Every screw, spring and steel billet is sourced from the U.S. as the company brings to life the stunning new 12-gauge Phoenix. From its inception, the Phoenix was designed to honor the proportions and sturdy sensibility of the classical over/under American shotgun.
Shotgun Life recently enjoyed the privilege of spending a full day at Ithaca talking with nearly everyone in the company. We spoke with the men who made the barrels, the receivers and the stocks. We spent time with management. And we were given the unique opportunity to be the first one outside of the company to shoot a prototype of the forthcoming Phoenix.
We can report unequivocally that design breakthroughs engineered into the Phoenix have made it the softest shooting 12-gauge over-under we have ever pulled a trigger on. The felt recoil on the Phoenix is virtually nonexistent – on par with the benchmark Beretta 391 Target Gold 12-gauge semi-auto – kicking only just enough to reset the inertia trigger.
Better yet, with a starting price of about $2,500 and moving to $10,000 depending on the type of engraving and grade of American walnut, the Phoenix could easily mark a renaissance of the big Ithaca shotguns.
That’s why Ithaca named the Phoenix after the dazzling mythical bird which rose from the ashes to fly once again. But leading Ithaca authority, Walt Snyder, author of the definitive books The Ithaca Company From the Beginning and Ithaca Featherlight Repeaters…The Best Gun Going observed that the new Phoenix also has an historical precedence.
In 1945, Ithaca had built a one-of-a-kind 12-gauge, over/under prototype. As the Model 51, it had serial number EX1, for experimental 1. It now appears that the new Phoenix is a direct descendant of that orphaned masterpiece.
Our first glimpse of the new 12-gauge over/under took place in January 2009 at the expansive Shot Show. There in booth 1736, I was drawn to the allure of an elegantly understated over/under that was all chrome-moly black steel and American walnut. The receiver, devoid of engraving, drew me in and I picked up the gun. I mounted it to my shoulder, my immediate impression one of a tight, well-balanced shotgun. Then I moved the top lever to the right and to my astonishment the barrels slowly fell open as though on hydraulics.
This was the shotgun that Walt would see several months later at a dealer event in Wilmington, North Carolina. Ithaca’s Mike Farrell arrived with it and Walt’s initial impression was that “It looked like a very well made gun. It seemed to mount and balance very well.”
At the time of the Shot Show, the gun remained months away from being in shooting condition and it hadn’t been christened the Phoenix. But after returning to the office, I would occasionally call Mike, the company’s number-two guy (no one at Ithaca has a job title), until he agreed to let me visit the company and actually try the shotgun.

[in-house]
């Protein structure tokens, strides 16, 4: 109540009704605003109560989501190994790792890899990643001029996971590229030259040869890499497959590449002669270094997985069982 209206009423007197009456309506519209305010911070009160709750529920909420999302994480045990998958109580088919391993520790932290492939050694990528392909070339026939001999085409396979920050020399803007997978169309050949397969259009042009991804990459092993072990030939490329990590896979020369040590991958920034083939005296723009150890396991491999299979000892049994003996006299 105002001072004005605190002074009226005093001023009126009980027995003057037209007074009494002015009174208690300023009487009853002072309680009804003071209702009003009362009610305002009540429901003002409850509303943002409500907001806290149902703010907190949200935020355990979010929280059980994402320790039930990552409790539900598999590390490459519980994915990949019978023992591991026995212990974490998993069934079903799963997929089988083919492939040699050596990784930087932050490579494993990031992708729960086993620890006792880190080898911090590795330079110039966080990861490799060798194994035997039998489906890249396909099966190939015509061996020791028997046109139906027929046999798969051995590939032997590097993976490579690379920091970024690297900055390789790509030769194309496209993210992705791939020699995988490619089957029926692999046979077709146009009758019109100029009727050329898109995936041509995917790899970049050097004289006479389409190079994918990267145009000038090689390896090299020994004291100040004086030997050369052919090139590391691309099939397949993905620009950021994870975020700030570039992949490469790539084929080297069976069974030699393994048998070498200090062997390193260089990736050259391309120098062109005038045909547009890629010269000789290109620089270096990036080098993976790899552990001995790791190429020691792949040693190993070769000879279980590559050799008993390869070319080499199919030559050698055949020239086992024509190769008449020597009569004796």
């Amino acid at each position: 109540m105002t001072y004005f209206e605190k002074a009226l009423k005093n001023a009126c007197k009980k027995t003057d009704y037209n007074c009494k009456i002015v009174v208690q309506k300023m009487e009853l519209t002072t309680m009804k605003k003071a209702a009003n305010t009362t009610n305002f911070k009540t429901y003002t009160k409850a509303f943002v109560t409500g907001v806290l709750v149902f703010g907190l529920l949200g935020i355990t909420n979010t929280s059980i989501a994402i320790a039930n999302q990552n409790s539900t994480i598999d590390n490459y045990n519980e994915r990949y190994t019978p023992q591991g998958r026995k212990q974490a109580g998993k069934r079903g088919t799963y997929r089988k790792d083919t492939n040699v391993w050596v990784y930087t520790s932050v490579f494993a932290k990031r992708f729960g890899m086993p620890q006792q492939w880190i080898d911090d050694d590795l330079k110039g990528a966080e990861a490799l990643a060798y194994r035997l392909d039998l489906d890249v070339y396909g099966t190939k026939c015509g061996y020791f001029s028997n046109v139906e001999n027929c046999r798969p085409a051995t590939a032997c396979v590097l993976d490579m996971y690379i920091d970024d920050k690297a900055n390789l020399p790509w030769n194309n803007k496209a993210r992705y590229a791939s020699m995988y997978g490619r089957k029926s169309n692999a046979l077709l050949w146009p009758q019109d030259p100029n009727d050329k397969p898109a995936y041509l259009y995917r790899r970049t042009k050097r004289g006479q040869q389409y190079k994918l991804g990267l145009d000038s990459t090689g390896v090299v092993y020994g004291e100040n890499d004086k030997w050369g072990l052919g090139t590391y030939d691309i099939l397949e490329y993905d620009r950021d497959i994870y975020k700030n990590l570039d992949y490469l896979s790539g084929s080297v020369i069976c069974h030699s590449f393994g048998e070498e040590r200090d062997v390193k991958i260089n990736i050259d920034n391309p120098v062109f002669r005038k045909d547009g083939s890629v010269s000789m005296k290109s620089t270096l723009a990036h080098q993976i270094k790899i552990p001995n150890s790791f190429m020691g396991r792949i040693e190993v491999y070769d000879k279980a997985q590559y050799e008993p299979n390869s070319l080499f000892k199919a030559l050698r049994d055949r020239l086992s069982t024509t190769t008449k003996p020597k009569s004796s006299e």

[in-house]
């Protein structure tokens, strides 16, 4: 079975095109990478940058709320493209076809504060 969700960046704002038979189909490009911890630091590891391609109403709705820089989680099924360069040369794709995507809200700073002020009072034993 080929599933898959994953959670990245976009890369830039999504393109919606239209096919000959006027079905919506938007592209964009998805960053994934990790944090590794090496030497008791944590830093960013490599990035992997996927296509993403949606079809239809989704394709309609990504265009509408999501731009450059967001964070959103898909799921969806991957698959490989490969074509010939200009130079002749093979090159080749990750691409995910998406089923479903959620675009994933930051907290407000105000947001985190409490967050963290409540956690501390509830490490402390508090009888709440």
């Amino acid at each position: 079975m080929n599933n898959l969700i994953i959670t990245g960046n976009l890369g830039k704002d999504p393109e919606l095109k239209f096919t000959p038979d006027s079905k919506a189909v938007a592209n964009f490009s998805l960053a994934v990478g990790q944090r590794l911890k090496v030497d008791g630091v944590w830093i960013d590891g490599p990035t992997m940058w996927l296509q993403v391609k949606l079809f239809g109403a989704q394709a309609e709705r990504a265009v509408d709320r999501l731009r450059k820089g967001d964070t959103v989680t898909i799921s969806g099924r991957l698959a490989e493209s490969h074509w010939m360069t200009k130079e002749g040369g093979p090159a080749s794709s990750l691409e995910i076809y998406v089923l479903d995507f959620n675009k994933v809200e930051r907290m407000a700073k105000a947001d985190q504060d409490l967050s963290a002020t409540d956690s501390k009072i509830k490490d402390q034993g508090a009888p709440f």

For those of you familiar with Ithaca shotguns, it would be easy to dismiss the Phoenix as another heartfelt effort to salvage this fabled American manufacturer established in 1883.
Taking its namesake from the first factory in Ithaca, New York, the company’s fortunes in later years have been a tortured tale of missteps as one management team after another tried to reclaim the glory years that spanned the late 1800s until Pearl Harbor. That was a triumphant epoch when Ithaca manufactured shotguns such as the Flues side-by-side, the Knick trap gun, the 3½-inch Magnum 10 and the Model 37 pump based on a design by John Browning.
Beginning in the late 1960s, the company changed hands several times until it padlocked the doors in1986. The following year a new investor group took the helm until 1996, when entrepreneur Steven Lamboy acquired the assets and rights to make the Ithaca doubles. He turned out some beautiful shotguns in Italy bearing the Ithaca name but fell into bankruptcy in 2003. By 2004, the Federal government attached the company’s bank accounts for back taxes and a bitter lawsuit ensued in New York state between various stakeholders. In 2005, Ithaca’s assets were surrendered and the company liquidated.
That’s when Craig Marshall entered. Owner of MoldCraft in Upper Sandusky, he converted the family mold-making business into a new iteration of Ithaca. During the transition, the Marshalls assembled the flagship Model 37 pumps from existing inventory with every intention of restoring the marque’s luster. Unfortunately, the Marshalls eventually found themselves under-capitalized for the venture to the extent that they were forced to idle the factory for eight months between 2006 and 2007.
Finally, in June 2007 industrial glass magnate David Dlubak acquired the company's assets and Ithaca name from the Marshalls. He started making fresh plant investments in the nondescript Upper Sandusky facility and brought back the team working on the Model 37.